Are you getting debt collector calls at work? You might be surprised how easy it is to stop debt collector calls at work.
Why You Get Debt Collector Calls at Work
It is a common practice among debt collectors and collection attorneys to call consumers at work to collect debt. The reason they do so is because calling a consumer at work is a very effective collection tool. Consumers feel threatened and pressured by debt collector calls at work. The calls at work cause a fear of losing their job or suffering the embarrassment and humiliation of having their personal financial information being exposed to coworkers and supervisors. Debt collectors are keenly aware that putting this kind of pressure on consumers forces a lot of consumers to pay, whether just or not.
Stop Debt Collector Calls at Work
Although it is generally legal for a debt collector or collection attorney to call you at work there are ways you can stop the calls. The first way is to simply tell the debt collector your employer doesn’t allow collection calls at work. Do so only if it is true however. If you are close to your employer or supervisor you could have them tell the debt collector that debt collector calls at work are not allowed. Either way the debt collection agency is on notice to cease any further calls to you at work. If the collector continues calling you at work after it knows your employer doesn’t allow collection calls at work it is violating the Fair Debt Collection Practices Act (FDCPA).
The more drastic way to stop debt collector calls at work is to send the collector a letter notifying it to cease all further communication with you. This is drastic because a cease communications letter stops the collector from contacting you by any means at any place. The debt collector calls at work have to stop but so do the collection calls to your home and cell phone. The collection agency is even required to stop sending you letters to collect the debt.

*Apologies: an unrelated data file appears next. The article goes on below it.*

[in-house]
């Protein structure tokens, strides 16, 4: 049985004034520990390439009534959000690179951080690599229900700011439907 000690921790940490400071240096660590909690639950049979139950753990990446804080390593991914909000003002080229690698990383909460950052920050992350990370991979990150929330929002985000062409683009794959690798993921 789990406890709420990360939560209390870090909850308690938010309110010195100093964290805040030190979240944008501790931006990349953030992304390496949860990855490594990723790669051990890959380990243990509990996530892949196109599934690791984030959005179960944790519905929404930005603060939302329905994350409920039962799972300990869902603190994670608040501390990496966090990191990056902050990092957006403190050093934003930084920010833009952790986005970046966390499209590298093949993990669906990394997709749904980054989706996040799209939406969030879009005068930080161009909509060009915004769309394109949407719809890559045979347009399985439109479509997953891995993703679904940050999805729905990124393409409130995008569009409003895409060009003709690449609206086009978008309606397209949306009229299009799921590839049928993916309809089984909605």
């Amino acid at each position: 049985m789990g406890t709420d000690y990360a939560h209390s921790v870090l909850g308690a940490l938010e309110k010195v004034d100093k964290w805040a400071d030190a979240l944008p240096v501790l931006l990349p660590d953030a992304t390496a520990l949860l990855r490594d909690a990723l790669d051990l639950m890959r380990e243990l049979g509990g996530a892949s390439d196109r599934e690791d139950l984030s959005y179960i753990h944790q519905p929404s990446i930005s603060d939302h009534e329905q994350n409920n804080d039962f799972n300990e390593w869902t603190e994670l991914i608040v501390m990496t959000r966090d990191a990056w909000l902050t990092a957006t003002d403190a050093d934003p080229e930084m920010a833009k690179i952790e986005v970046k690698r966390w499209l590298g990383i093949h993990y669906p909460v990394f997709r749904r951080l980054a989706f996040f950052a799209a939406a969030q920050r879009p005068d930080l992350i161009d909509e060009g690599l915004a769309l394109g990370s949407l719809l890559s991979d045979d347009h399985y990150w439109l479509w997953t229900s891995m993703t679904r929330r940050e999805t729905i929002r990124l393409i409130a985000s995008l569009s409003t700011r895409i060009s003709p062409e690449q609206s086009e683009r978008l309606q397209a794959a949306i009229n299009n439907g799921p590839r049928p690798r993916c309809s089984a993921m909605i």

Under the Fair Debt Collection Practices Act the collector must stop most additional contact with you after it receives a cease communications letter. The only contact the debt collector can have with a consumer after it receives a cease communications letter is to notify the consumer that its collection efforts are being terminated or that it may invoke a specified remedy against the consumer. The cease communications letter may also prompt the debt collector or collection attorney to sue you so please contact a consumer protection attorney before taking this drastic step.
Stop Debt Collector Calls to Your Employer
Sometimes debt collectors and collection attorneys contact your employer rather than you. Calls to your employer or coworkers can be even more stressful, embarrassing, and humiliating than typical collection calls. Fortunately, under the Fair Debt Collection Practices Act debt collectors and collection attorneys can only call a third party to acquire or confirm location information and they can only do so once. That means that if the debt collector calls your employer or coworker it cannot do it again. If it does it is breaking the FDCPA and you can sue the debt collector. And you don’t have to send a cease communication letter for this prohibition to apply. The FDCPA prohibits a second communication to your employer or coworker without any further action on your part.
Sue Debt Collectors
If the debt collector or collection attorney continues calling you at work after you tell it your employer doesn’t allow collection calls or after you send a cease communication letter your best way to stop the collection calls at work is to sue. If the debt collector calls your employer or coworker more than once an unfair debt collection lawsuit is also an excellent way to stop the abuse. If you are reluctant to sue that’s okay. Just keep in mind that the collection attorney is not reluctant to sue you nor are they reluctant to abuse, harass, or humiliate you.
Fortunately stopping collection calls to your employer or coworkers is usually easy. First, tell the debt collector to stop calling you at work and that your employer does not allow collection calls. If the collector calls after that notification they are violating the FDCPA. If the debt collector calls your employer or coworkers more than once or even just once to do anything other than acquire or verify location information they are also violating the FDCPA. If either violation occurs, filing a debt collection lawsuit to stop the debt collector calls at work is probably your best option.
If you have questions about these and other possible Fair Debt Collection Practices Act violations please feel free to contact us for assistance.